"inferno" is perfect in my context as my text talks about the intervention of the firefighter robot "Colossus" to help firemen understand how the fire was progressing inside Notre-Dame, where they could not access or where it could be too dangerous for them.Dojibear has given a good idea of the difference between the two words. As he says, 'inferno' is much more dramatic.
Please give us an idea of what sort of writing you have in mind as well as sentence in which you might use one of these words. It will help people give you advice that suits your context. (And the forum requires a sample sentence whenever you ask about a word or phrase.)
Thanks a lotThe words create different images. But news-writers and script-writers like to use many different words when they can, so any story about a fire will use all these and every other word.
Usually an "inferno" is a super-hot place. For example, when a large building burns, there may be areas that no fire-fighter will enter (even to rescue someone). It is simply too hot, no matter what the fire-fighter is wearing. In a dramatic movie, the hero will shout, "Get back! No-one can survive in that inferno!"
A "blaze" is just a healthy fire with clearly visible flames. You can create a "blaze" (a "blazing fire") in the fireplace of your house. When the flames are large, it is a blaze; the fire is "ablaze". Later the flames "die down" but the fire is just as hot.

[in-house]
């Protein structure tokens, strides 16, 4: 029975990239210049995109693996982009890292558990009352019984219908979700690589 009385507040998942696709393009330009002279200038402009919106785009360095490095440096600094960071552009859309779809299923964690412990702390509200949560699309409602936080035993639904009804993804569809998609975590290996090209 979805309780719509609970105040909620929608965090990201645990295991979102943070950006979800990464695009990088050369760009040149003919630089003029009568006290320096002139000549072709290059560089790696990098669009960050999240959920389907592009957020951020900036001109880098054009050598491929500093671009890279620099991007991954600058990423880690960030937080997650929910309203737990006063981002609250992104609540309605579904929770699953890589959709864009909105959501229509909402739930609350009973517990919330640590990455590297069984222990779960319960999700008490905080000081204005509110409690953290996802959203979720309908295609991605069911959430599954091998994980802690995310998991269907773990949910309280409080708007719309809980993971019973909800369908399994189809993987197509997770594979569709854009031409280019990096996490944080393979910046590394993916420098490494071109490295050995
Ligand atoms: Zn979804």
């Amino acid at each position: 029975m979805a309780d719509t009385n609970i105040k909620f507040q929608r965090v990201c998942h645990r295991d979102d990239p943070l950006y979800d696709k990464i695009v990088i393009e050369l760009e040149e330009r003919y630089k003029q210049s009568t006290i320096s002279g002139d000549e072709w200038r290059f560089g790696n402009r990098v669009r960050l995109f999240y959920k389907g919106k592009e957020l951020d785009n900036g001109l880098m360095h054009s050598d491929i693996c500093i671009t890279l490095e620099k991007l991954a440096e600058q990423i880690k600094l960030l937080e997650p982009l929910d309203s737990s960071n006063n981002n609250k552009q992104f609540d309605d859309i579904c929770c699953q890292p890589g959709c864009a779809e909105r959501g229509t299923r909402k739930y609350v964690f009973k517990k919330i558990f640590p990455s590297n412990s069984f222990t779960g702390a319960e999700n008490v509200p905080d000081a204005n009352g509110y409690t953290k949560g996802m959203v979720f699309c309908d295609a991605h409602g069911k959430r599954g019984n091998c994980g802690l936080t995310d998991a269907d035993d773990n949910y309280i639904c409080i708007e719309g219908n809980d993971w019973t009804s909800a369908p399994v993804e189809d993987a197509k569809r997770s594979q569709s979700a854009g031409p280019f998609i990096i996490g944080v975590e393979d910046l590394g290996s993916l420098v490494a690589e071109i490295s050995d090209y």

Most Americans have heard of "Dante's Inferno", the famous medieval Italian epic poem about hell. So they know that "Inferno" means "hell", and that image appears sometimes in advertising.(I didn't know the word "Inferno" and it is "funny" because inferno means "hell" in Italian. So in substance, Colossus was going to hell...)
Thanks for this explanation. It is really interesting to know the origin of foreign words in a language. Do you know if it is common in GB as well?Most Americans have heard of "Dante's Inferno", the famous medieval Italian epic poem about hell. So they know that "Inferno" means "hell", and that image appears sometimes in advertising.
"Inferno" was used in English as early as 1834 to mean "hell". It only has been used since 1928 to mean "a large, raging fire".
Indeed we do, yes.Yep, let's see if any GB reader confirms that they use it... Thanks again for your help